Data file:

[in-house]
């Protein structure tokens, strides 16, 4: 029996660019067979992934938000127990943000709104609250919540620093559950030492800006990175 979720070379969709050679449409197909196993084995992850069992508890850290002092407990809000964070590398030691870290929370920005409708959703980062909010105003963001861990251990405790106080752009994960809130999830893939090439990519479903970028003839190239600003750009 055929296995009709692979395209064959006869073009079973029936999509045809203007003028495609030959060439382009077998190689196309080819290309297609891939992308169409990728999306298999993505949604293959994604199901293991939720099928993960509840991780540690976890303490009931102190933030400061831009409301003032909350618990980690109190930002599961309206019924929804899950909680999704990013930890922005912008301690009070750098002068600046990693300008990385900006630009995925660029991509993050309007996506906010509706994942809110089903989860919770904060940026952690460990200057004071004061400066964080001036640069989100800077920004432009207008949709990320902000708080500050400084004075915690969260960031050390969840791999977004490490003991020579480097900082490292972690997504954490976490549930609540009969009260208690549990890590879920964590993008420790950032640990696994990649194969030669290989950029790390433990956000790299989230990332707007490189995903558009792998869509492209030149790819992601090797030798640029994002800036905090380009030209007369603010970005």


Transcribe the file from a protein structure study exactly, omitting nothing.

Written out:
[in-house]
């Protein structure tokens, strides 16, 4: 029996660019067979992934938000127990943000709104609250919540620093559950030492800006990175 979720070379969709050679449409197909196993084995992850069992508890850290002092407990809000964070590398030691870290929370920005409708959703980062909010105003963001861990251990405790106080752009994960809130999830893939090439990519479903970028003839190239600003750009 055929296995009709692979395209064959006869073009079973029936999509045809203007003028495609030959060439382009077998190689196309080819290309297609891939992308169409990728999306298999993505949604293959994604199901293991939720099928993960509840991780540690976890303490009931102190933030400061831009409301003032909350618990980690109190930002599961309206019924929804899950909680999704990013930890922005912008301690009070750098002068600046990693300008990385900006630009995925660029991509993050309007996506906010509706994942809110089903989860919770904060940026952690460990200057004071004061400066964080001036640069989100800077920004432009207008949709990320902000708080500050400084004075915690969260960031050390969840791999977004490490003991020579480097900082490292972690997504954490976490549930609540009969009260208690549990890590879920964590993008420790950032640990696994990649194969030669290989950029790390433990956000790299989230990332707007490189995903558009792998869509492209030149790819992601090797030798640029994002800036905090380009030209007369603010970005």